The Public Interest

Housing allowances: an experiment that worked

Bernard J. Frieden

Spring 1980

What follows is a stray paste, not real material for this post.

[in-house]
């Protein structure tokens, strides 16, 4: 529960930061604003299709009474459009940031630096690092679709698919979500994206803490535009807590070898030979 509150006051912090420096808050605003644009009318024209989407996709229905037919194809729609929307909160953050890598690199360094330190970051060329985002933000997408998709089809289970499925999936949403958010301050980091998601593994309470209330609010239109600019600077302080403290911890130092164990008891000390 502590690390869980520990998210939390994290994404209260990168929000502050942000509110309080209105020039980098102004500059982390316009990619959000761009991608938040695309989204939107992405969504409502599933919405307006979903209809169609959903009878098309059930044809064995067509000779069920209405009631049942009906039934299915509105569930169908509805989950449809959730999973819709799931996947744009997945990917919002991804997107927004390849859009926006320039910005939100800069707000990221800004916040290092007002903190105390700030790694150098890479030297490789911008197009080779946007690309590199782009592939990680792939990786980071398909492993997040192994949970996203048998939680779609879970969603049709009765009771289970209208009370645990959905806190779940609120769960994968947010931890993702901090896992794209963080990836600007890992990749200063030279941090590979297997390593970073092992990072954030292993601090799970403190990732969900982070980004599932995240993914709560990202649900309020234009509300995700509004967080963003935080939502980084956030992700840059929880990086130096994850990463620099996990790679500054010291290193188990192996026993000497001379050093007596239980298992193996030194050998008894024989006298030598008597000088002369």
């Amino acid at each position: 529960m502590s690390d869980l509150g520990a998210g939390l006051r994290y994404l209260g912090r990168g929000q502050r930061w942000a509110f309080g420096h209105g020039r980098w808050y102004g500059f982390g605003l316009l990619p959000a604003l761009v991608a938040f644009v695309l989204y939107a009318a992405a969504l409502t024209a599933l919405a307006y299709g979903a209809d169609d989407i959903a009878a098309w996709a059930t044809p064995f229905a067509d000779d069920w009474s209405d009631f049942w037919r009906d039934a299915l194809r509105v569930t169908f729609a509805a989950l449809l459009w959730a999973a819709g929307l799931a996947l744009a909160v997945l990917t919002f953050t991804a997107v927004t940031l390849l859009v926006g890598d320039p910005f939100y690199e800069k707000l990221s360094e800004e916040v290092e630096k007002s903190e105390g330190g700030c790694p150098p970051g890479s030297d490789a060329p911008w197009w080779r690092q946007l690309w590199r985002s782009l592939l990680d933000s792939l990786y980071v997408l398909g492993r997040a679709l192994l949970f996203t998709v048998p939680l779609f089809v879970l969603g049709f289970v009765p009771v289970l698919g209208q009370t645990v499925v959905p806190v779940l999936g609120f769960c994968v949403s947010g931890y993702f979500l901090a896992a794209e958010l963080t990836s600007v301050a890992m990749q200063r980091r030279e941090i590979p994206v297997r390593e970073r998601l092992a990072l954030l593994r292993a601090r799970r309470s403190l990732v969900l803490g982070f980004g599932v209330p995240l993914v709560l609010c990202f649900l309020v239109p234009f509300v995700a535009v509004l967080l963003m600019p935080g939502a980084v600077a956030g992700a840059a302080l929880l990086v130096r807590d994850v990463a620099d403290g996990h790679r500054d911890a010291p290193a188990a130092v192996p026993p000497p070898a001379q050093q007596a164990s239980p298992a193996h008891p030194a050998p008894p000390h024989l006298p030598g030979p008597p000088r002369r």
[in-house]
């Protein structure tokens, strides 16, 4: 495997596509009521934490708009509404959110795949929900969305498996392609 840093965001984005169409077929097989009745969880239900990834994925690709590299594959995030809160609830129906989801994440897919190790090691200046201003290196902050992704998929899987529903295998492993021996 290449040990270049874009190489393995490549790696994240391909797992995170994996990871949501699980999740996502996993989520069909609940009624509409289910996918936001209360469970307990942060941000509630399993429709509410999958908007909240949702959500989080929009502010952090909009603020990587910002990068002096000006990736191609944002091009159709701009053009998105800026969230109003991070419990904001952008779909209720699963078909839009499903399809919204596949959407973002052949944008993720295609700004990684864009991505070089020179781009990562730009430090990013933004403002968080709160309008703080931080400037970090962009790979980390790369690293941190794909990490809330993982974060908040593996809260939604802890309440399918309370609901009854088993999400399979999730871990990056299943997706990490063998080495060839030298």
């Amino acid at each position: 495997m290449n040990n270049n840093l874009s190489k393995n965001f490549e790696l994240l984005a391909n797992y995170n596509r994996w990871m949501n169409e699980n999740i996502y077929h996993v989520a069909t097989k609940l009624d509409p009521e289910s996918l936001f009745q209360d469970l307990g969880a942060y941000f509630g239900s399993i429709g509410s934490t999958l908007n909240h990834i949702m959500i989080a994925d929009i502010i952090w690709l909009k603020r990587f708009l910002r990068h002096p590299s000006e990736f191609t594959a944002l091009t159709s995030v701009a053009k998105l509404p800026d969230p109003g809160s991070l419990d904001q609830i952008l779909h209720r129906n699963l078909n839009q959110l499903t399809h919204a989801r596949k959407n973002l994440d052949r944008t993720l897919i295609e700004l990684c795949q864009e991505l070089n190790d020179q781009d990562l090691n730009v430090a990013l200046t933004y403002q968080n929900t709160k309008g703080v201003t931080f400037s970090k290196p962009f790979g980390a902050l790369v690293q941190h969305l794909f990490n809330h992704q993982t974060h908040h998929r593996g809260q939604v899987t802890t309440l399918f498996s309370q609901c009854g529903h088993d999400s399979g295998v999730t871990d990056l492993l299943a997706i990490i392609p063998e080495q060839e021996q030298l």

ONE of the biggest social experiments ever undertaken, the Department of Housing and Urban Development’s experimental housing allowance program began with great fanfare in 1973 and is ending quietly in 1979-1980. It has involved more than 25,000 families in 12 metropolitan areas, at a cost that is expected to add up to $160 million. As is true of most ambitious programs, it owes its origin to the convergence of several different lines of thought on how government should cope with a problem. The problem in this case was how to improve housing conditions for low-income people. Two key ideas prompted the experiment.  One was that the best way to help families who needed better housing was to give them money that they could use on their own, instead of building subsidized housing for them. The other was that the best way to learn how a new approach would work in practice was to conduct a large-scale social experiment, following a systematic design and using control groups to check the validity of the results.

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